by Glen Downey, Comics in Education, www.comicsineducation.com
Some Takeaways from "I Witness: How Graphic Storytellers Are Teaching Us About the World and How We See It"
If you're planning to teach a major work of travel literature in your high school English course or perhaps even an entire unit with travel as a focus, you might consider the possibility of going graphic. As we explored in "I Witness," a workshop at 2014 CITE Conference, graphic travelogues and graphic memoirs with a significant travel focus can provide a perspective on "the journey" that is unique to the genre of visual narrative. Because these writers and artists must show the visual context of the story they are telling, and because the context -- to be believed -- must actually look authentic, there often seems to be a tendency on the part of the graphic travel writer to let the place they are visiting (or indeed "bearing witness to") tell its own story.
I feel like this whenever I read Guy Delisle's Pyongyang or the Ricard Brothers' Beirut 1990 or Florent Chavouet's Tokyo on Foot. While it is true that I learn about these writers' experiences through their work, I learn so much more about the place they are visiting as though the place itself were speaking to me.
The visual brainstorming above provides a small snapshot of the ideas that come to mind when we begin to think both about travel lit and the graphic memoir. We can see that there are tremendous possibilities for making connections between the travel literature of old and those found in today's graphic travelogues. In your next travel literature unit, why NOT feature excerpts from The Wanderer, The Seafarer, Gulliver's Travels, A Pilgrim's Progress, The Rime of the Ancient Mariner, Into the Wild, Palestine, Pyongyang, Tokyo on Foot, and Safe Area Goradze? You can throw in A Walk in the Woods, The Fixer, Beirut 1990, and Into Thin Air for good measure. What I'm advocating is not to use graphic travel literature merely as a way to supplement your teaching of a traditional travel novel, but to include it as an equal partner in the discussion of how we write about travel.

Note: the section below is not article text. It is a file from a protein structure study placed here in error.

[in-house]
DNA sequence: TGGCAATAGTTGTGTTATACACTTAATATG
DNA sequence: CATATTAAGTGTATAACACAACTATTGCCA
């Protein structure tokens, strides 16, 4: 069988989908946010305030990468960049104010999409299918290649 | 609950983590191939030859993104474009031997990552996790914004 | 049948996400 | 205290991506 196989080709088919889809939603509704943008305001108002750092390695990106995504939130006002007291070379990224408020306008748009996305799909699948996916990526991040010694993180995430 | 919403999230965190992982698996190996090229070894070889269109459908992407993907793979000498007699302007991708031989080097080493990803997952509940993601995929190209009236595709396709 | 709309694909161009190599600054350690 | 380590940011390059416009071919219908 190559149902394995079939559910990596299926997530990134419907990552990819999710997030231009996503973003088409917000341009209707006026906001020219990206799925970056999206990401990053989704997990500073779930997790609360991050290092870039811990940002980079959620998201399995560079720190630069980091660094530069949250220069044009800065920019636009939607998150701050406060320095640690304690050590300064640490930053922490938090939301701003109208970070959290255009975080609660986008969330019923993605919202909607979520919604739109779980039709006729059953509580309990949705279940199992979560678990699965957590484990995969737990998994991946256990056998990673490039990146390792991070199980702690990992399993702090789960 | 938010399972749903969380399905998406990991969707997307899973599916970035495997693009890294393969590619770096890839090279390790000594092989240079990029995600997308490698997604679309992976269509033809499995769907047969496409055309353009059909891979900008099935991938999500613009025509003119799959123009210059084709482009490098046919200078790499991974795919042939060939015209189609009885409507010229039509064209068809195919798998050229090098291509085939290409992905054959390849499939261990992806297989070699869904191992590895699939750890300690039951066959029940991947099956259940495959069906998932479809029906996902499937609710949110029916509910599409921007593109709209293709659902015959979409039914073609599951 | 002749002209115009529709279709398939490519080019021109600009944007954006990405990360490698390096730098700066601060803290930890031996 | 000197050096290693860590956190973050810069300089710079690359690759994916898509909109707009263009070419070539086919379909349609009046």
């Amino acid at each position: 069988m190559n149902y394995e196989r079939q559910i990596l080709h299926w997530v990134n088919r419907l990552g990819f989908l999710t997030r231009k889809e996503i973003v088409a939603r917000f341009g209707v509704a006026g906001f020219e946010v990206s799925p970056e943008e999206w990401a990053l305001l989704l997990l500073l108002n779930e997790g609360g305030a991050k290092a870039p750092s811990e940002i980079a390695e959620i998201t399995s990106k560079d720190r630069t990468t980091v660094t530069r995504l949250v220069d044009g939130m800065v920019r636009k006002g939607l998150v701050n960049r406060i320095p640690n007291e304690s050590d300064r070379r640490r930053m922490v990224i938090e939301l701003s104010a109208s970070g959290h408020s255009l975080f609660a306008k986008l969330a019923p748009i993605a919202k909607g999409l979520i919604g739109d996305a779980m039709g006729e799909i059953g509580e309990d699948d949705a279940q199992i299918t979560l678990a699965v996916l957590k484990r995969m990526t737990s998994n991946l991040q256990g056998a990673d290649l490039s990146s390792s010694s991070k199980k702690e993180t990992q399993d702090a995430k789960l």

For those who didn't get a chance to attend the workshop, here's the handout!
Word Origins Can Be Graphic
If that is indeed the case, and I'm fairly confident it is, it's foolish not to capitalize on the inherent usefulness of the visual. So, the next time you're studying word etymologies with your students, consider having them create visual etymologies. This is great as both a collaborative activity or as an individual one. Do it, and you might just give your lesson a bit of swag.
Dr. Glen Downey is an award-winning children's author, educator, and academic from Oakville, Ontario. He works as a children's writer for Rubicon Publishing, a reviewer for PW Comics World, an editor for the Sequart Organization, and serves as the Chair of English and Drama at The York School in Toronto.
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